“Why should I take the CCDE?”
This is one of the two questions I’m invariably asked at Cisco Live, so —why, indeed? Let me count the reasons…
Because it’s not a Cisco specific certification. There are no IOS commands, there’s very little Cisco proprietary technology, and there are no hardware specifics at all. While the CCIE is, theoretically, not a Cisco specific certification, the reality is testing build and troubleshoot skills always requires some sort of equipment to operate on, so the context of deploy/troubleshoot is always going to be a specific set of command lines. Design, on the other hand, is about technology choices and analysis —and while these can be pushed into vendor specific molds, the intent of the CCDE Team has been, from the beginning, to craft a test that doesn’t assume specific Cisco products or product lines.
Because it stretch your technology skill set. The goal of the CCDE Team, from the beginning, has been to cast the technology net as widely as possible. Every widely used and deployed technology is fair game on this test, from RFCs to those pieces of common knowledge you just pick up over the years. To take the CCDE, you have to know all seven layers in the seven layer cake, not just one or two. You have to know the crucial questions to ask about physical links, transport technologies, control planes, and applications —what about each of these things will impact the way I design a network, and why?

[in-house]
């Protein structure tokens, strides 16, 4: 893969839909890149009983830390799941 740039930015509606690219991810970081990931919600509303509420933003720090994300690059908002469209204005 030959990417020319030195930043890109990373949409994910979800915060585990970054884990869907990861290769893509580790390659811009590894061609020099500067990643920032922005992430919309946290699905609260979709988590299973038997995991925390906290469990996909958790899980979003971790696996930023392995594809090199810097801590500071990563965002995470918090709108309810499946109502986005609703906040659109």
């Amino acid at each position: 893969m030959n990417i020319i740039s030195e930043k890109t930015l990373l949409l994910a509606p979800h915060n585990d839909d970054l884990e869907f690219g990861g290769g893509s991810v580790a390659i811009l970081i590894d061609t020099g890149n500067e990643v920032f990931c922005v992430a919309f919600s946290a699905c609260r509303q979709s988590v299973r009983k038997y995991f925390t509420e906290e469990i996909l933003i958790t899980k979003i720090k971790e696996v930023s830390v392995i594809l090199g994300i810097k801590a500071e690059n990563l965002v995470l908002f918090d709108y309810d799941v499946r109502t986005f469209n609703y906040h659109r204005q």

Because it will stretch your thinking skills. The practical test is specifically designed to ask “why,” rather than just “what.” This isn’t a performance test in the sense that if you can design the network, you get the certification. You have to be able to explain why in terms of business and technical requirements. Why did you choose that specific technology to solve this problem? Why did you choose to deploy it that way? Does your understanding stretch beyond the latest line card, does your understanding stretch into the realm of theory and application?
Because the skills you’ll learn when studying for this certification are timeless. That’s one of the reasons the CCDE doesn’t include Cisco specific technologies or equipment —designers should be able to work with any underlying hardware and overlaying applications. Designers should know what questions need to be asked, and answered, about any conceivable technology, not just the ones that exist right now. The CCDE includes equipment and applications that don’t exist specifically to test the designers ability to work with the unforeseeable and the new, the unexpected and the unknown.
Because networks aren’t getting any simpler, and the competition isn’t getting any easier. Design skills are going to be what sets you apart as a network engineer in five years. As networks become a bigger focus of business, the intersection between business and networks need to become a bigger focus of network engineers.
And, finally, because you know you want the challenge.
Before you ask, yes, I’ll be talking about how to study for the CCDE in future posts.